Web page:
10 Days. 14 Cinemas. 23 Films.
The 61st Berlin International Film Festival has come and gone and above you see a collage of the films I watched during the festival. If you don’t like to read the whole thing, scroll to the bottom to find links to trailers, Facebook pages, and other informations about the films.
“Karigurashi no Arietti” (借りぐらしのアリエッティ, The Borrower Arrietty) is the latest animé of Hayao Miyazaki’s famous animation house Studio Ghibli. Miyazaki did not direct it but instead allowed animator Hiromasa Yonebayashi to become the youngest person to direct a film for Ghibli. The music is perhaps a bit too sweet at times and it lacks, as a friend noted, the final showdown that are the trademark of Miyazaki’s films. Nevertheless the film is adorable.
“Tag und Nacht” (Day and Night) is a contentious Austrian film by Sabine Derflinger about two young women who feel that they have had enough bad sex without getting paid and decide rather naively to sell sex to support their living. Hard to stomach but very impressive, especially the performance by Anna Rot as Lea. If you ever wondered why ‘prostitution’ is now commonly referred to as ‘sex work’, here is why.
The Berlinale programme led me to believe that “Changgyecheon Medley: A Dream of Iron” (청계천 메들리) would be a scathing attack on gentrification that certainly has become a feature of South Korea’s bustling capital Seoul. But instead it was a rather uneven genre-mix that wasn’t boring but left me altogether disappointed. A sculpture in the film, the poster design, and a clip from an old North Korean stop-trick animation will be the three things I’ll remember from this one.
It could have been a critique of the British involvement in the war on Iraq, but instead the British production “Stormhouse” instantly made it into the top three of the worst films I have ever seen. Too small a budget for SFX (and light, apparently), a ludicrous story, C- actors, a Muslim terrorist – need I say more? ‘The director has captured and imprisoned a natural audience. And now he wants to play his film.’ Hardly likely to be released in cinemas. Golden Raspberry.
“Doenjang” (된장, The Recipe) was the opening film of the “Kulinarisches Kino” section (Culinary Cinema). Tickets for the film/dinner event cost 59 Euro, but my fame as the office’s dish washer and the fact that I was responsible for the two 35mm screenings in this section allowed me to watch the film from the back. The film deals with the search for the recipe for the perfect soy-bean soup, one of my very favourite Korean meals. The film is a fulminant genre-mix – here a good one – and contains beautiful scenes shot in the Korean countryside. One could take whole chunks out of the film to promote Korea and its cuisine, which is probably exactly what was intended.
“Tomboy” was both the opening film of the 25th Panorama as well as part of the selection of the Generation 14 Plus section. Some years back, it was decided to split the Children’s Film Festival into Generation K Plus and 14 Plus to gear the sections towards the respective age groups. You could only attend screenings of these sections and you would probably end up having the best of times as the quality of the selected films is outstanding. “Tomboy” is a rather slow, quiet film about an adolescent transgender. Director Céline Sciamma’s had already impressed me with “Naissance des pieuvres” (Water Lilies) and while her new film got maybe hyped a tad too much, it’s still a film worth watching. “Tomboy” received the Teddy Award for films with LGBT (lesbian/gay/bisexual/transgender) topics.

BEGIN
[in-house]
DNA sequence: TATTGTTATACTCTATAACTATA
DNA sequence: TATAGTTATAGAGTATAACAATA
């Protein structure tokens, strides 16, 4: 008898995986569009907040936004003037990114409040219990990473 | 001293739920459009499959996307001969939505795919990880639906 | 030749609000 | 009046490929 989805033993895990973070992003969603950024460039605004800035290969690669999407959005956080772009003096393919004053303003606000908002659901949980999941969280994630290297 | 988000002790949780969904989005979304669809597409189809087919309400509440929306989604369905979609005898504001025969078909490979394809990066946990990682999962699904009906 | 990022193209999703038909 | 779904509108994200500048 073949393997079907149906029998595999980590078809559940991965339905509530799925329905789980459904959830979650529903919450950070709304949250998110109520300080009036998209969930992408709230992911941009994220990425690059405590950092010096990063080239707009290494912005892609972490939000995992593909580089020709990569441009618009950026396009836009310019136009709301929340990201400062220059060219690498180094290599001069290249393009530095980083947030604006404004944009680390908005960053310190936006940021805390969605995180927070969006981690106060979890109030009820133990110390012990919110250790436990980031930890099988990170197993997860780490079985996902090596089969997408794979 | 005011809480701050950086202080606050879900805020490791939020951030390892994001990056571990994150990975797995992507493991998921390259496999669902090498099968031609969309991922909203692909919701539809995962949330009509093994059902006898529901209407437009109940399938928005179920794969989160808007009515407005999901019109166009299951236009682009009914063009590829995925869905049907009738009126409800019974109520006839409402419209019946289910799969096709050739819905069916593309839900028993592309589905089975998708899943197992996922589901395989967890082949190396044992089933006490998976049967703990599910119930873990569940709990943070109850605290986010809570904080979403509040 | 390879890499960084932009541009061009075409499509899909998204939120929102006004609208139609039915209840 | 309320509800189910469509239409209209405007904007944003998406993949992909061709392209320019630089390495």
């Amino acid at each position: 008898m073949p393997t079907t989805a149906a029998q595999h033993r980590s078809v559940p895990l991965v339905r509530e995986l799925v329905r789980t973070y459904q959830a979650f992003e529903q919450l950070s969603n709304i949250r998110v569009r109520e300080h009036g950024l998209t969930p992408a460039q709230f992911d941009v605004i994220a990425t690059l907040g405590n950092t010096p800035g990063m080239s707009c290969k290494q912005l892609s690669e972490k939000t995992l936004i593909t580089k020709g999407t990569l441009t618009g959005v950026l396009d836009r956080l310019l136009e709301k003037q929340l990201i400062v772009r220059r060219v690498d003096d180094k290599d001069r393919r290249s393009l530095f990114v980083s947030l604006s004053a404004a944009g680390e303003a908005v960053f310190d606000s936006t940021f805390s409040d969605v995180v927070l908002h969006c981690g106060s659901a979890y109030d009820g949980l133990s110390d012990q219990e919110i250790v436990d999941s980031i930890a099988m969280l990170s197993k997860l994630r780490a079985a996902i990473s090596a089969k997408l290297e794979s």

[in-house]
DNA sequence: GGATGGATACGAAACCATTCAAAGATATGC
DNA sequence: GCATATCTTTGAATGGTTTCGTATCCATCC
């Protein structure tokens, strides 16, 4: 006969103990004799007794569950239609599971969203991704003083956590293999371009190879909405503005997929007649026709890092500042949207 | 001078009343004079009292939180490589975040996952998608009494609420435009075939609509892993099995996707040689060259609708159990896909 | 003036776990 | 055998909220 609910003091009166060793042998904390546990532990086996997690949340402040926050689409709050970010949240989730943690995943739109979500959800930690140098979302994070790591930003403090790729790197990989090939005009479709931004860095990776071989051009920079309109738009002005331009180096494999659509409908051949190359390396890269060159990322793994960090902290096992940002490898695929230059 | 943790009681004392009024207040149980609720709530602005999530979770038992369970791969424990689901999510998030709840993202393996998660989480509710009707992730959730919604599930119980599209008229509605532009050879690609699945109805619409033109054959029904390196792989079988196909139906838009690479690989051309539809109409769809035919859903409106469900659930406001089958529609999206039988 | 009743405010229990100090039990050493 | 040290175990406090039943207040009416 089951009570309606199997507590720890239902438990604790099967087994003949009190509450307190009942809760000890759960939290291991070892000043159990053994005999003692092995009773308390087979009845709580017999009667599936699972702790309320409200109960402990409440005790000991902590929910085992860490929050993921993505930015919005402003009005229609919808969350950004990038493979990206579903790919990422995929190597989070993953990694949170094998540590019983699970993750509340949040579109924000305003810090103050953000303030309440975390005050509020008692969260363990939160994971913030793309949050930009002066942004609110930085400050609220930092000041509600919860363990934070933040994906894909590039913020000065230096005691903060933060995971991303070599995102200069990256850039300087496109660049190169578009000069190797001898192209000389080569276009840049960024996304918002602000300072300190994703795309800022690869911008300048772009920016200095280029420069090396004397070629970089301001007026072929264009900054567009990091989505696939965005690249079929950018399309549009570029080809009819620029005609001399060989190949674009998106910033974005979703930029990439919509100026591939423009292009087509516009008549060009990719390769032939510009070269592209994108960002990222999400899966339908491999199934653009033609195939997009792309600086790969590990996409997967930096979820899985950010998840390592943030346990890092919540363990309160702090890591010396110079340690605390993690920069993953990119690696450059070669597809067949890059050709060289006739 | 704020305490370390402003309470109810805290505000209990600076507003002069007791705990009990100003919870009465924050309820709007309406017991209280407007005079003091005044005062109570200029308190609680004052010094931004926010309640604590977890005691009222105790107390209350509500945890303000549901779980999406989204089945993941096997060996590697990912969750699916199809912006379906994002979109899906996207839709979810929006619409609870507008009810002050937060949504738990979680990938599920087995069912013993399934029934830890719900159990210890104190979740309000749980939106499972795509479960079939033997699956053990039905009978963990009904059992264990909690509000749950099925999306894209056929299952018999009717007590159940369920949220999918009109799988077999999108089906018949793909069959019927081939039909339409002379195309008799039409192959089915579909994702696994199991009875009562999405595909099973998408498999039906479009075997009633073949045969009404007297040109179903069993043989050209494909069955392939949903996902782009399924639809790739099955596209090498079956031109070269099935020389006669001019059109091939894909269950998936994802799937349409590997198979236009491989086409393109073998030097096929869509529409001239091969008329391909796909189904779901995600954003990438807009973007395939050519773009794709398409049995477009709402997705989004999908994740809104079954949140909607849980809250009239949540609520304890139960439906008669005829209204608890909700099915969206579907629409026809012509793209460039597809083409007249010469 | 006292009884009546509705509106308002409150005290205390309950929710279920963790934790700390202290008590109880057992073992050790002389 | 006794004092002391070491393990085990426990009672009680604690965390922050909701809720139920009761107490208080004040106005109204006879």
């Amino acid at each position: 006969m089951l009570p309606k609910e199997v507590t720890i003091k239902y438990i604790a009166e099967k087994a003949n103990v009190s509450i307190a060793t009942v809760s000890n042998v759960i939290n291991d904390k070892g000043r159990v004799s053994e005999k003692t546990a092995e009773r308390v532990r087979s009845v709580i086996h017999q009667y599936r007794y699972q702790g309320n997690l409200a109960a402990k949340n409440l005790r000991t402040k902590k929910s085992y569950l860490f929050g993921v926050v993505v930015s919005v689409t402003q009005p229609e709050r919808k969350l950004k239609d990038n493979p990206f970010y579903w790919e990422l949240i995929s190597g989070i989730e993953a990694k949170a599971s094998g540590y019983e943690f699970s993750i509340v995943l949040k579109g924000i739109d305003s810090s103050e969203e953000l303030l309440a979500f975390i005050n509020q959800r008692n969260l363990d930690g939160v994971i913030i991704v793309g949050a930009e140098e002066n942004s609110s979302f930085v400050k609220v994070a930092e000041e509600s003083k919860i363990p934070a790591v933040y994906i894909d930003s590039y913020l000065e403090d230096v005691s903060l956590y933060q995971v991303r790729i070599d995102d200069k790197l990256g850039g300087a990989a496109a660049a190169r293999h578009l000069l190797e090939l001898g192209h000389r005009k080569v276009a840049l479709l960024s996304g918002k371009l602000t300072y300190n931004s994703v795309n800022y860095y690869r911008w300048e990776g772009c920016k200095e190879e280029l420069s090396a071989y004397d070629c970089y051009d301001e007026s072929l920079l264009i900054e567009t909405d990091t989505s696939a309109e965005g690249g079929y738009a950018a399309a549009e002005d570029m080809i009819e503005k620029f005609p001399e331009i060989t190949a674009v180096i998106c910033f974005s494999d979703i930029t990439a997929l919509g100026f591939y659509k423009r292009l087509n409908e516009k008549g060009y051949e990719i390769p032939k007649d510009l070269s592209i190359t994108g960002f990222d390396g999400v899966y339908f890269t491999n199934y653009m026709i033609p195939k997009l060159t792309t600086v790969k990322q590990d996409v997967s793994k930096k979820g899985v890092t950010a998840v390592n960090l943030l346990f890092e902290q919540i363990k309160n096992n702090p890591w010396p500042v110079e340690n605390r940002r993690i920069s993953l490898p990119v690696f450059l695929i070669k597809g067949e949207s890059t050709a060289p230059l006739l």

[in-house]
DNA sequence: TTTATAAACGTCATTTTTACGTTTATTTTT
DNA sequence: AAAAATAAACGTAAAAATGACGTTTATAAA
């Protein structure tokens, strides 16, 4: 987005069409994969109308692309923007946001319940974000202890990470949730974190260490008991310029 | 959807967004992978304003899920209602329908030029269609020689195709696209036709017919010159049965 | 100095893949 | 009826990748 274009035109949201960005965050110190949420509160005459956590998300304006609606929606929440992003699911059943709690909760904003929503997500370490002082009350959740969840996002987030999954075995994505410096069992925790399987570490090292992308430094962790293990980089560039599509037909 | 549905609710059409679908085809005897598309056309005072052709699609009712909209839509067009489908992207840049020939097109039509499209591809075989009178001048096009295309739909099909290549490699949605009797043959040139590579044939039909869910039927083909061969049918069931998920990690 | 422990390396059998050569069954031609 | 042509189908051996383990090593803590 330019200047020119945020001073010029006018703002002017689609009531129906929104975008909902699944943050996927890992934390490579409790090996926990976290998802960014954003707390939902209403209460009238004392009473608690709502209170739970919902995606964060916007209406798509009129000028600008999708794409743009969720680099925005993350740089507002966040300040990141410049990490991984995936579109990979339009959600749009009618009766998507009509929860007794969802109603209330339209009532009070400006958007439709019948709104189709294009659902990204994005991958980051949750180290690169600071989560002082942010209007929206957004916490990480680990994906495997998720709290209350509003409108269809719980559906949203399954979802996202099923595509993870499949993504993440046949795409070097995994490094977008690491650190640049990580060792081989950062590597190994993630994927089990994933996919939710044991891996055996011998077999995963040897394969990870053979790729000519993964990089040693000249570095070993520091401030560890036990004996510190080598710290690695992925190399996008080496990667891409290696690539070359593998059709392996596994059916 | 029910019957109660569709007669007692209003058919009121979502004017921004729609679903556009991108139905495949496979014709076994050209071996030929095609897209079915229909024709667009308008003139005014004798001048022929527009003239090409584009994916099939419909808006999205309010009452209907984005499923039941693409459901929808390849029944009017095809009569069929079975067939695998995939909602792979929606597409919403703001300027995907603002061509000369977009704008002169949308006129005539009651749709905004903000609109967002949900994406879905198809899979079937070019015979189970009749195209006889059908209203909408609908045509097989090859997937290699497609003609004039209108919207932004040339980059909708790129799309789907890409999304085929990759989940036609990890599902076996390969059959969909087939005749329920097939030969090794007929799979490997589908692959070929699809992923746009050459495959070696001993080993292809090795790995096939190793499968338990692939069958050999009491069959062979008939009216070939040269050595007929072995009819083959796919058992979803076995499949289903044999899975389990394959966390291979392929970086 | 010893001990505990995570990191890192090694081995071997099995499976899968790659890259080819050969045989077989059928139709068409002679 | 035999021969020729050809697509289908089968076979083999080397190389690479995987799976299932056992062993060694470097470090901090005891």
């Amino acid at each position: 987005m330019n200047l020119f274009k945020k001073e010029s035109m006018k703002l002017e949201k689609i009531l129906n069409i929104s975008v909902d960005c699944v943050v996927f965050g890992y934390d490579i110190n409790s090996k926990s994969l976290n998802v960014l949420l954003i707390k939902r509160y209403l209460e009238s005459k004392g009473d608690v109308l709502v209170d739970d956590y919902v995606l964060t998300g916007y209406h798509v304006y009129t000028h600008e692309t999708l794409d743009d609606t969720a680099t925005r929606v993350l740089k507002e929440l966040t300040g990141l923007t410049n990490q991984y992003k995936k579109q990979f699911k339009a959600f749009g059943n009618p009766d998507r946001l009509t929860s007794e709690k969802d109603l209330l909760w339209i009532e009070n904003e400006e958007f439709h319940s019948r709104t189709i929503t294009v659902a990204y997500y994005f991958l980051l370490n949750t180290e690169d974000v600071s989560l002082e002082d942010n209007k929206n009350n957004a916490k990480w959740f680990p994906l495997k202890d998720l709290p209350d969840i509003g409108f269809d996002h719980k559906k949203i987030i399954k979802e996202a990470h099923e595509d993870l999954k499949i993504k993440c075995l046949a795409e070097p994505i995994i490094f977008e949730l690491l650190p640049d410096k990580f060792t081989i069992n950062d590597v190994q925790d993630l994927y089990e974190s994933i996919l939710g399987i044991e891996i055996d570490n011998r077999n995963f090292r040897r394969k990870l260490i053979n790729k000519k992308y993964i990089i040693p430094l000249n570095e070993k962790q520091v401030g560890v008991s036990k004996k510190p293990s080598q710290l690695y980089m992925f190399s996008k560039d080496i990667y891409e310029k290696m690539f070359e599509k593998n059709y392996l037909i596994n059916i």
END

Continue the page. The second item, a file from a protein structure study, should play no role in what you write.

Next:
I am sure that it is interesting to listen to Judge Garzon. “Escuchando al Juez Garzón” (Listening to the Judge) is not. Filmed from no more than three angles and against the light, this is tedious, to say the least. I left after about half an hour. Shame, because a documentary about the persecution that the Spanish Judge Baltasar Garzón is suffering due to his investigations about the Franco dictatorship and political corruption surely could have been a highlight of the festival. Any smart phone shoots a better film than this one. Berlinale Special? Not so special as far as I’m concerned.
“Jagadangchak: shidaejeongshin kwa hyeonshilchamyeo” (자가당착: 시대정신과 현실참여/Self Referential Traverse: Zeitgeist and Engagement) was not only disappointing, it was also incredibly noisy and repetitive. One could claim that this pseudo-anarchical waste of time is simply geared towards insiders of the circumstances in Korea only. But hang on, that’s actually what I am, and what I had hoped for was maybe not a National Geographic-type documentary but for once some clear and enlightening commentary about the revival of authoritarianism under the current administration of LEE Myung Bak. The director was present after the screening but his ramblings were just as incoherent as his film.
About Chen Kaige’s “Zhao Shi Gu Er” (赵氏孤儿/Sacrifice) I got nothing much to say. It’s nowhere near as good as other Chinese martial arts films but it’s entertaining and carries a good message: revenge and violence don’t solve problems but only serve to create more.
“Man at Sea” is a Greek film about a captain of an oil tanker that rescues thirty young migrants when he discovers their boat drifting disabled at sea. He soon has to realise, however, that doing the right thing can cause unforeseen consequences. I suppose I am biased towards the film because of its topic. I read a review of the film that rated it as not much more than a mediocre TV drama and maybe that’s true. Still, the fact that the film raises awareness over the vulnerability of undocumented migrants renders the film acceptable in my opinion.
“Zai Yi Qi” (在一起/Together) was my personal favourite at this year’s Berlinale. Zhao Liang portrays Aids sufferers of both genders in China and the discrimination they endure in Chinese society. This film provides an insight not only into the lives of HIV-positive people in China (and in general) but also into contemporary China. Refreshingly, it does so without the undertones usually found in Western films about China. Note: this film was produced and supported by the Chinese Minstry of Health.